Our question in the analytics team is, what tradeoff are people willing to make? How much data would site admins, teachers, etc. be willing to enter to improve predictions, and conversely, how low an accuracy rate on predictions are people willing to accept if their data is incomplete?

We have no assumptions about this in the Learning Analytics team. We need to hear from the Moodle community on this.

 
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Mary Cooch
Re: When people have different uses for Moodle - what are the consistent concepts that can be analysed?
Group Documentation writersGroup Moodle Course Creator Certificate holdersGroup Moodle HQGroup Particularly helpful MoodlersGroup TestersGroup Translators

From a K12 point of view, I can definitely relate to much of what Gavin says. In my former establishment, course start dates were indeed meaningless as they were the date the admin made the course . They'd enrol the students then or later (eg at the start of a term) For courses with younger, non-exam students, the courses would simply be reset each year, previous students kicked out and new classes brought in and none of the data saved. For older, exam class students, the students would be retained in an archived group (Class of 2015) and the new students brought in meaning Moodle courses with years of students together.

The gradebook was used inconsistently across departments and (as this was a school, much grading was done offline and not synced with any Moodle grades.) The greatest use of Moodle assignments was (and still is) merely to record that work had been submitted. One department made a custom scale - handed in/not handed in, for that purpose. They hardly ever use(d) activity completion and that's a shame because I think such reports are really useful. Course completion, however, is kind of meaningless in such environments.

During the time I was there and we had Moodle, final exam results went up. Management was often asked "what evidence do you have that Moodle helped improve the grades?" but there wasn't any, really. It would have been/will be excellent to have something easily used by schools and colleges. As a by the way, my old school, and I suspect many others, are in love with SISRA Analytics - but I doubt anything Moodley is taken into account.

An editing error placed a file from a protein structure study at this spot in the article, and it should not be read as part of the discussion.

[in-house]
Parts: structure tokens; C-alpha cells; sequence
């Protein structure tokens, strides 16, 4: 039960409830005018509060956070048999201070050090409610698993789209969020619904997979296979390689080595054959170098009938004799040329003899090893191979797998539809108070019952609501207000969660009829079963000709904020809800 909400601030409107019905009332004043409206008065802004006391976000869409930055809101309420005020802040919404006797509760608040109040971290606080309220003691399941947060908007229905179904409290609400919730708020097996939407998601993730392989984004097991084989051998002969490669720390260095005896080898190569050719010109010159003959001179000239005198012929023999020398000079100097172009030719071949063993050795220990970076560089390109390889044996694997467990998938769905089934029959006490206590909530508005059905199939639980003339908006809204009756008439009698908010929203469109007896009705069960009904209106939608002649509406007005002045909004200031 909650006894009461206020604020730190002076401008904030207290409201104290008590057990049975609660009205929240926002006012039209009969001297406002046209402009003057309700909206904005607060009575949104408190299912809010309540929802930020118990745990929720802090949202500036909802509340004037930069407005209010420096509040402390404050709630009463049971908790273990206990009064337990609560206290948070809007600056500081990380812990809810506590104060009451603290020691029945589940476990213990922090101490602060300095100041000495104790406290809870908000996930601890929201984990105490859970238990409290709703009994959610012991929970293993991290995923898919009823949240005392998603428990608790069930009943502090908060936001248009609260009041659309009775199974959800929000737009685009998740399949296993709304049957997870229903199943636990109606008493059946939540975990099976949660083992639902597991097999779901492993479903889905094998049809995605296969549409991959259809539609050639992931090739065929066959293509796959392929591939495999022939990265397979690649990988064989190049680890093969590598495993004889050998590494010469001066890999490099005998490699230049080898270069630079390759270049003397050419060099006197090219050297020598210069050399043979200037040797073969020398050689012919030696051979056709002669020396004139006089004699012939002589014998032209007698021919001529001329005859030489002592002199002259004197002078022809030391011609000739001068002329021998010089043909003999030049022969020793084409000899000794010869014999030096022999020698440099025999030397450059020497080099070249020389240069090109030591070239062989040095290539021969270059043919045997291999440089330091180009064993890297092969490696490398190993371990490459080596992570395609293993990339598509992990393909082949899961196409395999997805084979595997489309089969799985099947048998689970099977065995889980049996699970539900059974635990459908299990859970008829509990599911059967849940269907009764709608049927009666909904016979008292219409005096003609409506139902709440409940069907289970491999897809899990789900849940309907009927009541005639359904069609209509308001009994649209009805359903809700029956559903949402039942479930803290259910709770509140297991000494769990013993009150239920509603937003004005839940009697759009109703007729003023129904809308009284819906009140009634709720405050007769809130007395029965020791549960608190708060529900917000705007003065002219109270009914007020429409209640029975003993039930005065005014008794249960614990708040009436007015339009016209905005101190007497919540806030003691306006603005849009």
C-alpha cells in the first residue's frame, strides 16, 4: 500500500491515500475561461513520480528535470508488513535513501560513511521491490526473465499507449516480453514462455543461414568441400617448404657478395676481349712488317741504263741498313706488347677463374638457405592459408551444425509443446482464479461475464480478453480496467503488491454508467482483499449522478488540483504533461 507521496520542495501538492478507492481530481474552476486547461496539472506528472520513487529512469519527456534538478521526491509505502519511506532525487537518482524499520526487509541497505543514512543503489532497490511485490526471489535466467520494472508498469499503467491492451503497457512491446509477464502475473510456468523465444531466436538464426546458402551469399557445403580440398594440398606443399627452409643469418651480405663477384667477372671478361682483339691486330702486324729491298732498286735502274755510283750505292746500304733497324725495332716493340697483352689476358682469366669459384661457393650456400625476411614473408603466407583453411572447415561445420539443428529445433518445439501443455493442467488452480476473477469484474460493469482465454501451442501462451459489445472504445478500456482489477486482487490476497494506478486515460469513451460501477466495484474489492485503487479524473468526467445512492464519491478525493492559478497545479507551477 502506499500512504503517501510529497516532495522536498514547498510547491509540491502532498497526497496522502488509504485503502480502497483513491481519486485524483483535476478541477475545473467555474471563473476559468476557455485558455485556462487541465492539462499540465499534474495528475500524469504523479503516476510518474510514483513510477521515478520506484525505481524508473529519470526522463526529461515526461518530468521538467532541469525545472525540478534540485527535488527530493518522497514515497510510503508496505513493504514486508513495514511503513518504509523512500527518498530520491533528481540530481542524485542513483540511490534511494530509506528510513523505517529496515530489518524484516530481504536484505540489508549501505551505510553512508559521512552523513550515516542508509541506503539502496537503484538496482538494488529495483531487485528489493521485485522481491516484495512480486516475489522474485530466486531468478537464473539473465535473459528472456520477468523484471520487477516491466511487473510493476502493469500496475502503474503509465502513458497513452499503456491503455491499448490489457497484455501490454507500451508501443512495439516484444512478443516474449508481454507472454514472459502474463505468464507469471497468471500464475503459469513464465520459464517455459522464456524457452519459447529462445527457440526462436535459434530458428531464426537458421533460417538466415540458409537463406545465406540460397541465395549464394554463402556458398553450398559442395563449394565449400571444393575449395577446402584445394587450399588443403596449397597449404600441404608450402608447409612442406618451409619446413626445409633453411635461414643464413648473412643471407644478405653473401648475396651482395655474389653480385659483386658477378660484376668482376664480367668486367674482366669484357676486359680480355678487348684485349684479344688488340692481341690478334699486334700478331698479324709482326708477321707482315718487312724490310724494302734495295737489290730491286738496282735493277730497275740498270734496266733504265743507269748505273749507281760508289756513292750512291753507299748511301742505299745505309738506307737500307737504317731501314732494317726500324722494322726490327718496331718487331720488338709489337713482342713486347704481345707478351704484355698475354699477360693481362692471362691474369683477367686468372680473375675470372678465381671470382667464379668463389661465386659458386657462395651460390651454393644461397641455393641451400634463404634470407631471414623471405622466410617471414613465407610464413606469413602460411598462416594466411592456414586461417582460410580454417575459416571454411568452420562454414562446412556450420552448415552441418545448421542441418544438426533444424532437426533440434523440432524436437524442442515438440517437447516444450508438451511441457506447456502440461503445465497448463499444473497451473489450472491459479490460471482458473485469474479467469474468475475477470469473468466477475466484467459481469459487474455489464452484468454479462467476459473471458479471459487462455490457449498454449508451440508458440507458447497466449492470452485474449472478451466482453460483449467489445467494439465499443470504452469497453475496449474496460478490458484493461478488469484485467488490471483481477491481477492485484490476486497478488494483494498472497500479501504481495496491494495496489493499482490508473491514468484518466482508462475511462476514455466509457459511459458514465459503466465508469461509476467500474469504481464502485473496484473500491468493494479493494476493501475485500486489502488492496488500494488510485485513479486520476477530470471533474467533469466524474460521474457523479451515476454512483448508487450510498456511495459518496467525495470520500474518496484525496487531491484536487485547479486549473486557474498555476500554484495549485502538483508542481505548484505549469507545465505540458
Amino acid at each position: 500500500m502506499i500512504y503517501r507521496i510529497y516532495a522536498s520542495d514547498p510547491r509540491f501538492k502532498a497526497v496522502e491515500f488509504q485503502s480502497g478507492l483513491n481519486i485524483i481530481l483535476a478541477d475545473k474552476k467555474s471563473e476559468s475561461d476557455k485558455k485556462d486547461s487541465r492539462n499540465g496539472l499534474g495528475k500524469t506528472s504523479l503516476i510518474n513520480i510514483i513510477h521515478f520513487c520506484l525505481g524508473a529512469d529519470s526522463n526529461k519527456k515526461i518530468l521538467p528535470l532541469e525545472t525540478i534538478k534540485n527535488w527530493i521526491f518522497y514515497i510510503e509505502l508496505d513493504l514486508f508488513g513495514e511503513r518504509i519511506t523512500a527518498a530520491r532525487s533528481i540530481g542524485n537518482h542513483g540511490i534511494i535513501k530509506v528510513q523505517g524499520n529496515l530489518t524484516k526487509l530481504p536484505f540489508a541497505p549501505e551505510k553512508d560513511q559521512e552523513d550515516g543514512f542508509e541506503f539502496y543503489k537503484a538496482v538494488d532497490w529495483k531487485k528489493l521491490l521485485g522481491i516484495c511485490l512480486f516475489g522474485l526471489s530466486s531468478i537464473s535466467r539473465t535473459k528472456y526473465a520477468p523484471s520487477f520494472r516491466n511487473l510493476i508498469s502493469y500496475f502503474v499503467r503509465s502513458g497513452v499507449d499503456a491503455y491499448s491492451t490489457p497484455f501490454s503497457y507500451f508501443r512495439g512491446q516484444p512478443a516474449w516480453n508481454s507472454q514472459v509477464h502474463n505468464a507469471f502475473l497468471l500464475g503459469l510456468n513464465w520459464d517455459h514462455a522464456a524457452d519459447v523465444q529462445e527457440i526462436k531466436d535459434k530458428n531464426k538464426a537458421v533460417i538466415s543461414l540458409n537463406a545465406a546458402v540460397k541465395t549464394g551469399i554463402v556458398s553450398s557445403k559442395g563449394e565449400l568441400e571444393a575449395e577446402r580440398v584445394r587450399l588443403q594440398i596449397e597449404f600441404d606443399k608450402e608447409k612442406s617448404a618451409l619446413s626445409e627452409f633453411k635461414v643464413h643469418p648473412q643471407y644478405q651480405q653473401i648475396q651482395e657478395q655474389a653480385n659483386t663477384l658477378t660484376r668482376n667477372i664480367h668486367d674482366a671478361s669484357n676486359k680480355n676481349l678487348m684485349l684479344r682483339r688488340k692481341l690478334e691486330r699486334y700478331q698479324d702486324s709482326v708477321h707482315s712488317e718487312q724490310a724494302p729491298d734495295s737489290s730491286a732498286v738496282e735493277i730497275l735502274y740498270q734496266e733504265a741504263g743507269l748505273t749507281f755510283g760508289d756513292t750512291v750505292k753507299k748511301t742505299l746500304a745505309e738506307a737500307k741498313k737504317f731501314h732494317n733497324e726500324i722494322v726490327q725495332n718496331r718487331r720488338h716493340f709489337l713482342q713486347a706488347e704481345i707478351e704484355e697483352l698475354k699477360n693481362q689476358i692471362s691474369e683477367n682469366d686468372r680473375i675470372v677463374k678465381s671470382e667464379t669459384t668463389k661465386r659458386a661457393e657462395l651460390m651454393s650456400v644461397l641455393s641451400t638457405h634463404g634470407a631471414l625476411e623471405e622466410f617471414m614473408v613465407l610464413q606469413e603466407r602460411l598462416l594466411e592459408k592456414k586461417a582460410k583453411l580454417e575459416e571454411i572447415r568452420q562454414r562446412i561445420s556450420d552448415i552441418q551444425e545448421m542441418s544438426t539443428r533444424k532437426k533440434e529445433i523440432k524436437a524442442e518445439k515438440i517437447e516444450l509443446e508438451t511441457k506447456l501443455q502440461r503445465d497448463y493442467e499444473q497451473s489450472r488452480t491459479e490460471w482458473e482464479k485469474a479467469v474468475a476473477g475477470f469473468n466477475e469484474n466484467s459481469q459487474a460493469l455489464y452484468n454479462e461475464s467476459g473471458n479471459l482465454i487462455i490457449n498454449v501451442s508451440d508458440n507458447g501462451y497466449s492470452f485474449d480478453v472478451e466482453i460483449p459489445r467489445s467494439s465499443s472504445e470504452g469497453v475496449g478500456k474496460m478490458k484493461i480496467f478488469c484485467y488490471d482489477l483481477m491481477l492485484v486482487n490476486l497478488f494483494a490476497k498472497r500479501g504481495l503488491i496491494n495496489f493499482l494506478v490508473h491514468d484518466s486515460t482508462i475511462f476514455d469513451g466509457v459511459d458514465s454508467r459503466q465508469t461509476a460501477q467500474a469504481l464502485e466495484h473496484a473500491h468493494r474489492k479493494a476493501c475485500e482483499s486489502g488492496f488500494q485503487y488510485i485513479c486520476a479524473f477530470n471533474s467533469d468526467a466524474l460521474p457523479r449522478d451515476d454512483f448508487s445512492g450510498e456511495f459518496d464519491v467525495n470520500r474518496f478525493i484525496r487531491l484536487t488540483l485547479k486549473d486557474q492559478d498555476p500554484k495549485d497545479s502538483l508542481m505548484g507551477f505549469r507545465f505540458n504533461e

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Picture of Marcus Green
Re: When people have different uses for Moodle - what are the consistent concepts that can be analysed?
Group Core developersGroup Particularly helpful MoodlersGroup Plugin developersGroup Testers
My background is in UK FE (mainly technical education possibly similar to Australian TAFE) and University degree courses. I don't recall if start and end dates were stored in FE, but they would not have been particularly meaningful as a large percentage of students would trickle on to courses up to weeks after the start and a small percentage would hang around for up to a month after the official course end.

In both organisations courses were not re-used and a new course was created automatically, typically this was close to the course start date. Final course grade was not stored in Moodle but was hand entered into the School Management System. The SMS was the final arbiter of a students overall grade.

Gradebook contained graded activities that were formative, summative and sometimes just a way of getting the students to submit stuff that was never expected to be graded

To address Gavins final question about "what is reliable data within inconsistent course structures" is that there is none and to get it you need to change organisational policies and individuals attitudes.

I rather like activity completion as a measure of progress as it is turned off by default, meaning that where it is turned there has been a deliberate decision to address it and also it is binary, i.e. you have either completed or not completed an activity. This is in contrast to other areas of grading which could vary wildly between two different teachers.
 
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Picture of Elizabeth Dalton
Re: When people have different uses for Moodle - what are the consistent concepts that can be analysed?
Group Moodle HQGroup Plugin developers

"a large percentage of students would trickle on to courses up to weeks after the start and a small percentage would hang around for up to a month after the official course end"